Repatriation is tough. If only it were as easy as strolling across a bridge. Looking from a different perspective, however, the challenges can help remind you to rely on God in both the good and the bad circumstances.
In Part 1 of “3 Things I’ve Learned From Repatriation,” I shared three lessons. Part 2 here will discuss three more lessons.
1. Trust in His Immutability
Be prepared for a reverse cultural shock. You were away for a number of years, so your passport country, including your friends, will have changed during that time. And the gap between reality and your expectations for your passport country might be huge.
I had to adapt to my passport country during my first repatriation because the country had changed significantly over eight years. I struggled to grieve for the changes, the life I had missed out on, and the life I could not return to.
And it’s okay to mourn for this. Remember, you have an unchanging God by your side.
“For I am the LORD, I change not.” Malachi 3:6a KJV
2. Trust in His Goodness
Despite wanting every step of your repatriation to execute smoothly, there are bound to be situations that will veer off of your map of expectations, heading onto rough terrains. Be careful not to set your plans above God’s. Although the path ahead may be unknown, His ways are higher than yours (Isa. 55:8–9).
The unexpected situation – no matter how surprising and undesirable it is – is expected by God. And when your ride takes you down to a terrible ravine, plunging you into darkness, please continue to believe that God is good. Because He’s always good.
“For the LORD is good; his mercy is everlasting; and his truth endureth to all generations.” Psalm 100:5 KJV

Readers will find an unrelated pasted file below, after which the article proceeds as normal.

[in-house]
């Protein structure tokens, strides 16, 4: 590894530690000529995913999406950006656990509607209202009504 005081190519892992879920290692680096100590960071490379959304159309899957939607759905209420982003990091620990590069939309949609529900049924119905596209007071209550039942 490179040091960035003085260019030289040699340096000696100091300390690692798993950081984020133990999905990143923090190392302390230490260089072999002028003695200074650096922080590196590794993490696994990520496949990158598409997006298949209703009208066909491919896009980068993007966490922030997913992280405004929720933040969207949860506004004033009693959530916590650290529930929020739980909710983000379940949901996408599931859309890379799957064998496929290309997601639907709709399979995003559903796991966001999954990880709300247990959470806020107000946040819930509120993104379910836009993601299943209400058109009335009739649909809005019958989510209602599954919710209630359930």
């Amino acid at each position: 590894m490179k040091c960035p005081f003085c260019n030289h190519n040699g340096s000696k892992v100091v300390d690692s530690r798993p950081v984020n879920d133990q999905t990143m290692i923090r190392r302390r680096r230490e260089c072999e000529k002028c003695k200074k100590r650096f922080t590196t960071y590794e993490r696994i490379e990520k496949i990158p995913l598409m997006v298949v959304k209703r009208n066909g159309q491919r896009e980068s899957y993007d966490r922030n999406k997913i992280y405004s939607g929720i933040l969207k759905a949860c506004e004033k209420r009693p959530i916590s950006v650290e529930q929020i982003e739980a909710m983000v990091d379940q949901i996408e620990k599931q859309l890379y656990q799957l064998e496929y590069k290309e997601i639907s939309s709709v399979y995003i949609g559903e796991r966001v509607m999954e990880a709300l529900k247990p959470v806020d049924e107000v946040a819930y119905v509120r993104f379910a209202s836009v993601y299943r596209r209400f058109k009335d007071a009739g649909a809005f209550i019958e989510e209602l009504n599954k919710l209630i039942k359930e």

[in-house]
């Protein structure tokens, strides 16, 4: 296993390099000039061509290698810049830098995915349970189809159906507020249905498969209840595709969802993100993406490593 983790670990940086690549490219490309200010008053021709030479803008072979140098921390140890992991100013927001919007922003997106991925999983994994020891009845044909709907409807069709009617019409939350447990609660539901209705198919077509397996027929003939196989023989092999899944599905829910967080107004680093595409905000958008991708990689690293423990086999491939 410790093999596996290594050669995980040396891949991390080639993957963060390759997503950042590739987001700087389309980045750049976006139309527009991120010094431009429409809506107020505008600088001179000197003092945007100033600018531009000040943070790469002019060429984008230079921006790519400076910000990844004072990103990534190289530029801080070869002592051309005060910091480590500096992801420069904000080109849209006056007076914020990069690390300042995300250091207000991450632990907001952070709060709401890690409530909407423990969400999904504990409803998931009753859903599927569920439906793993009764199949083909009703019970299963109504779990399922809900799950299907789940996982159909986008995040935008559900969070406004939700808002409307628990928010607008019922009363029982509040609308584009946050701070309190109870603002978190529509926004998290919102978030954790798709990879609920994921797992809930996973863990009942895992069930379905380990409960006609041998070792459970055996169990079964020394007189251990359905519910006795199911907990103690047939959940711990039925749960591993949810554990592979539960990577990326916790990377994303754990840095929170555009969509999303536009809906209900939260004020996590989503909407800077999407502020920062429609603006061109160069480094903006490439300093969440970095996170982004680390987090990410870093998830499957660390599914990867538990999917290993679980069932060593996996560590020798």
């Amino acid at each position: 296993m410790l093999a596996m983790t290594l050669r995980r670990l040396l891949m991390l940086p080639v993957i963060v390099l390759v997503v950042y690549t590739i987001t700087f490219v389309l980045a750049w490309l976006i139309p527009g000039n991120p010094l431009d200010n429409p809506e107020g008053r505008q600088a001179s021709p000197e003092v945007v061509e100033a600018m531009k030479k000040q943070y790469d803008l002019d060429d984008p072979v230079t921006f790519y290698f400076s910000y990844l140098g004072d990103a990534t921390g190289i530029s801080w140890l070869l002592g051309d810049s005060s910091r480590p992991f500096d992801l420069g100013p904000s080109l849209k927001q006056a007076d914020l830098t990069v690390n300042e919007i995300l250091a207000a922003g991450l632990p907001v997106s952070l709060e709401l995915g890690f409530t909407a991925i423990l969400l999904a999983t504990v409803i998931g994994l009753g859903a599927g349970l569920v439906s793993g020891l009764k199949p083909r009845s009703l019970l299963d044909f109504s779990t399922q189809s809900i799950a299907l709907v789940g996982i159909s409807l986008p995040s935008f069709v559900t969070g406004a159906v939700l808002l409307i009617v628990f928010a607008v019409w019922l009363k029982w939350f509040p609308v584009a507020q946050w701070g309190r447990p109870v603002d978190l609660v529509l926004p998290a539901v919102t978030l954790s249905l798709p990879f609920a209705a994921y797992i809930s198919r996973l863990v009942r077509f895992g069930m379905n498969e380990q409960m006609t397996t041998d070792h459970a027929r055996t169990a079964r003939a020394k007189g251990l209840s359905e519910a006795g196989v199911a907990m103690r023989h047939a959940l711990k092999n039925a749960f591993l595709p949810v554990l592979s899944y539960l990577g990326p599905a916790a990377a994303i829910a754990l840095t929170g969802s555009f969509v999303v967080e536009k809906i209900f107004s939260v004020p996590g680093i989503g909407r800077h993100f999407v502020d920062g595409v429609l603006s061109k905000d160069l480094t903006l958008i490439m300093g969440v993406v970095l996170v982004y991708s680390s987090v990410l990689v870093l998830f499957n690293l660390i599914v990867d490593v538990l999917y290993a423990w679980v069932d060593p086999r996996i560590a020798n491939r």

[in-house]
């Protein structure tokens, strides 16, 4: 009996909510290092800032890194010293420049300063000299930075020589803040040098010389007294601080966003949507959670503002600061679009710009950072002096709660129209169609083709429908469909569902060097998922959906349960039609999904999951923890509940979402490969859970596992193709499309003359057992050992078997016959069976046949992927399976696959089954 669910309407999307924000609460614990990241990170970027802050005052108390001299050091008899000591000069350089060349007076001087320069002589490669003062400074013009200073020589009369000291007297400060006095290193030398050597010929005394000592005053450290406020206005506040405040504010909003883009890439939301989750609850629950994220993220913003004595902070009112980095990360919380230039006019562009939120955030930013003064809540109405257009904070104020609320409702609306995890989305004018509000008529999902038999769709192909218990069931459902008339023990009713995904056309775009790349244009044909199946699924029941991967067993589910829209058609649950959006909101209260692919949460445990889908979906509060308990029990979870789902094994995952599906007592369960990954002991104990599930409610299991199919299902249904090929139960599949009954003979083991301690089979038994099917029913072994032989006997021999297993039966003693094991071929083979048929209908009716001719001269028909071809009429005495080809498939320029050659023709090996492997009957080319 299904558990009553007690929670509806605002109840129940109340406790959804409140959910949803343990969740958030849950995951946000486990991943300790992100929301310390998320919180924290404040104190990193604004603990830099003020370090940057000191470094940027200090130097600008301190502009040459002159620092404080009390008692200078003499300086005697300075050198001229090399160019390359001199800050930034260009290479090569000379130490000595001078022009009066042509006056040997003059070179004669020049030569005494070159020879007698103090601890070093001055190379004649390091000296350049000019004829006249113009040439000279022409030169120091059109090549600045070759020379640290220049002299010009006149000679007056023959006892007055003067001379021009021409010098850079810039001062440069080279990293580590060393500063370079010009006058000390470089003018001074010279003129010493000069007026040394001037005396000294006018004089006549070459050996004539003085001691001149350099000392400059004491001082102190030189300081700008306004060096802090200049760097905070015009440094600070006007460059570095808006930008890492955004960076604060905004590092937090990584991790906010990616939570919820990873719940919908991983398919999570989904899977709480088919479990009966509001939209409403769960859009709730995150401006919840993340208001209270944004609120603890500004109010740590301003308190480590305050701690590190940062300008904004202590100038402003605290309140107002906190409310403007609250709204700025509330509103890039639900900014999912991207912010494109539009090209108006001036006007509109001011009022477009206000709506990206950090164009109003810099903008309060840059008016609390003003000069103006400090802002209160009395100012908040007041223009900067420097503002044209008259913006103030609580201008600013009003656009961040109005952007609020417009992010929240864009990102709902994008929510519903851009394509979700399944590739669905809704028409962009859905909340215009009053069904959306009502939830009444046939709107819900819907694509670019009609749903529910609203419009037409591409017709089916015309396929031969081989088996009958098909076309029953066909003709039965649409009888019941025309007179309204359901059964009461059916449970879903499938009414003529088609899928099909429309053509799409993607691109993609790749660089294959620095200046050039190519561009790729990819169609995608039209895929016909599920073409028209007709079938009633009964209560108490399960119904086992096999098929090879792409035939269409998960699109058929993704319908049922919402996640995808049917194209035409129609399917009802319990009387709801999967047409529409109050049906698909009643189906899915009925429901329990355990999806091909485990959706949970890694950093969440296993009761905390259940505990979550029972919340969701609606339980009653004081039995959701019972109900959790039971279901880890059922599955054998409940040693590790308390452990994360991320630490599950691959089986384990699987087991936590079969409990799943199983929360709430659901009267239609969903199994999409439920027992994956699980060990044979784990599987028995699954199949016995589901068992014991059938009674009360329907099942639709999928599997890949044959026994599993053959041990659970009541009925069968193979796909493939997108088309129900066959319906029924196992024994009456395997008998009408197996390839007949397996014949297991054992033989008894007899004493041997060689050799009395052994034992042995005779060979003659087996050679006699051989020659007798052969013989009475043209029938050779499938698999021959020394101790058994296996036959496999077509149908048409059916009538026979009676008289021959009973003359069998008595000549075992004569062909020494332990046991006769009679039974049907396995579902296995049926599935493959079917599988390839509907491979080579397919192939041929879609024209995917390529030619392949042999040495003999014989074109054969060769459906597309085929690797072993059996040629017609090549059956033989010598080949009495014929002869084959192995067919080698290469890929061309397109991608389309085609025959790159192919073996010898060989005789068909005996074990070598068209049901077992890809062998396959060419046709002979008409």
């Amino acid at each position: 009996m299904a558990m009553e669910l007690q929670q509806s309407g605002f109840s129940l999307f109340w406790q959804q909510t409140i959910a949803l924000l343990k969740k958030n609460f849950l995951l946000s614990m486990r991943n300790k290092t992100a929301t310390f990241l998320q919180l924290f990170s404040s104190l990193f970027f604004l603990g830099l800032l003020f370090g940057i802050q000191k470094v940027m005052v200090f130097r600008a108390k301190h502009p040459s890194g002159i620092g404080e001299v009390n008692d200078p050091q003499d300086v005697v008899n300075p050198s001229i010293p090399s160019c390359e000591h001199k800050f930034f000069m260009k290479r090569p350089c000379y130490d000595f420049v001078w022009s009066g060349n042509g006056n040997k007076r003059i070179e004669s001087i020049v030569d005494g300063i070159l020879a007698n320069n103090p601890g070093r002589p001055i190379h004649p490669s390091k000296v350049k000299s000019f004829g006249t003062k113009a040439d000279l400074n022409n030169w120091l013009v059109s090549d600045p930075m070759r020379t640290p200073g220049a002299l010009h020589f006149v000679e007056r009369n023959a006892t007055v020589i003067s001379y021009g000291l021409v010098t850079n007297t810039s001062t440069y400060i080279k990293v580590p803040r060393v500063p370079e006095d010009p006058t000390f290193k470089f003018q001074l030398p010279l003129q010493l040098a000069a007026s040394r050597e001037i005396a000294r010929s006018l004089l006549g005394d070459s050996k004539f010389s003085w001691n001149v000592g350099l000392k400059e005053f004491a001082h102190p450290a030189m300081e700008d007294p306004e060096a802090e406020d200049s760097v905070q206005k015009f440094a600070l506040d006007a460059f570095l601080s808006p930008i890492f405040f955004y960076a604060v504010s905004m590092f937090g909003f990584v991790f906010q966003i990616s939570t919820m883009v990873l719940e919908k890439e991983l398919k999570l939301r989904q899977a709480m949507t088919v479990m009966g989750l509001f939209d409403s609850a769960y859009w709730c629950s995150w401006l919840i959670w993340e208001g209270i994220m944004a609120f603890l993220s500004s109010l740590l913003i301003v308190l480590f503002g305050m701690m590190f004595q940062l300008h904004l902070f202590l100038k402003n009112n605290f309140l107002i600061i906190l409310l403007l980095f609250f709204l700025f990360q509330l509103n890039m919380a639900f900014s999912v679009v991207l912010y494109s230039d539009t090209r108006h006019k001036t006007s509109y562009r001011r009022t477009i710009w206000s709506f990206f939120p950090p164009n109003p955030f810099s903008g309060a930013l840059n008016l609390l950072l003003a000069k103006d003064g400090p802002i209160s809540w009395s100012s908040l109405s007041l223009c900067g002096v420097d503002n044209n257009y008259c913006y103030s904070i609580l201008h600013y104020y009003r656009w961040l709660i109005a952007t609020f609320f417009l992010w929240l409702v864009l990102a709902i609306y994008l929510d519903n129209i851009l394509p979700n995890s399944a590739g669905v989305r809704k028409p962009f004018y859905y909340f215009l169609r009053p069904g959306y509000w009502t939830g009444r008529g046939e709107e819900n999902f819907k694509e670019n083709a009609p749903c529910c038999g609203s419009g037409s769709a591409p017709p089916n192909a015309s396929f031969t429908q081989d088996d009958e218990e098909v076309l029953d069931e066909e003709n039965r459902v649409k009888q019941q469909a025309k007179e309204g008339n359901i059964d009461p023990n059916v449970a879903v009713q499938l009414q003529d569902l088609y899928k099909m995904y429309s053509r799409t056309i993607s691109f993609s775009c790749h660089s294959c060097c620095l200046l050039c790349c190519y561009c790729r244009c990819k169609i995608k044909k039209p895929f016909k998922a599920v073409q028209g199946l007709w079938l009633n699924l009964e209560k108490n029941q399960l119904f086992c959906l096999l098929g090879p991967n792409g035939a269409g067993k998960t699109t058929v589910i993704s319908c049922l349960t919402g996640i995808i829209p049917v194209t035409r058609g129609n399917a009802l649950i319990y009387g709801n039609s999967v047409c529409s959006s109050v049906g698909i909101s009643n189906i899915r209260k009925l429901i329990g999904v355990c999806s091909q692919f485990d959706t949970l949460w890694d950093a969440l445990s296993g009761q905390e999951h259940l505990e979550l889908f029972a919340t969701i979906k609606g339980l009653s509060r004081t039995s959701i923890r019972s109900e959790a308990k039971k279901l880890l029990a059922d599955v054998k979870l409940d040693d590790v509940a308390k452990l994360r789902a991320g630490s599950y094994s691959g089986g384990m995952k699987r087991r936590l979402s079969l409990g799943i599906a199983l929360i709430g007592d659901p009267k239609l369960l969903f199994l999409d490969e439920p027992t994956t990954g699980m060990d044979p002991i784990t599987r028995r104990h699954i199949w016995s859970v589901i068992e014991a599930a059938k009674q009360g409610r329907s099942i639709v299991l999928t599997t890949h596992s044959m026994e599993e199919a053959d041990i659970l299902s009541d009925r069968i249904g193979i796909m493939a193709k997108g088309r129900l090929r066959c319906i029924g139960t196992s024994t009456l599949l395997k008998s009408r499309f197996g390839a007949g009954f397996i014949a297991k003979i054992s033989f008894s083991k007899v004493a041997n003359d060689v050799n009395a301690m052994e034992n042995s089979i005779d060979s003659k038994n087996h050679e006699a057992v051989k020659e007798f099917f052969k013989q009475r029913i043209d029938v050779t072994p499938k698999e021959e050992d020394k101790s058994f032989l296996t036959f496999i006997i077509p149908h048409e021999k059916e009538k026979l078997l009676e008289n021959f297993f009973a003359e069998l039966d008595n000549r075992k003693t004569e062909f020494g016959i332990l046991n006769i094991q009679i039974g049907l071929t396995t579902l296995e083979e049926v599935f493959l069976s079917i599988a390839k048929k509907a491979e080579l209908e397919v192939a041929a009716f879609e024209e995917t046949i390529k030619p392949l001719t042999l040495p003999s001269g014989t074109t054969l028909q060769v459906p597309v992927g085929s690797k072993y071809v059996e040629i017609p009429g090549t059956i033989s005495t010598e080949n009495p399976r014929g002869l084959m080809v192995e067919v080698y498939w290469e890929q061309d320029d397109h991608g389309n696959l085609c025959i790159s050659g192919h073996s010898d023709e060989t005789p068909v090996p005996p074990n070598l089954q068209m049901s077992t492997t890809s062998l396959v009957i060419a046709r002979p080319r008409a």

The transition period is one of many ways where your faith gets tested. It is where you choose to either draw nigh to God and thrust your weakness unto His strength, or push Him away.
3. Trust in His Grace and Mercies
Repatriation can be tougher than you think it is. Some people push themselves and overestimate what they can do.
They then make mistakes, sin, and say words they regret. Afterwards, they beat themselves up over it or hold grudges against others for their wrongdoing. Although repatriation is tough, it doesn’t justify our wrong actions, and it doesn’t mean we should drown ourselves in self-guilt or hold resentment.
Instead, abide in the grace and mercies of Jesus Christ. Because of His blood, He has forgiven you. And as His child, forgive others and yourself.
“For if ye forgive men their trespasses, your heavenly Father will also forgive you: but if ye forgive not men their trespasses, neither will your Father forgive your trespasses.” Matthew 6:14–15 KJV
What I’ve Learned in Two Words
I could continue with more lessons, but these three, as well as the three in the previous article, are the main truths I’ve learned. And I admit, I need to remind myself of them often. If you haven’t noticed – which I’m certain you have – the commonality I found from all of them was these two words:
How about you? If you’ve experienced repatriation, what lessons has God taught you from it?
If you are going through repatriation currently, what lessons from this series have encouraged you?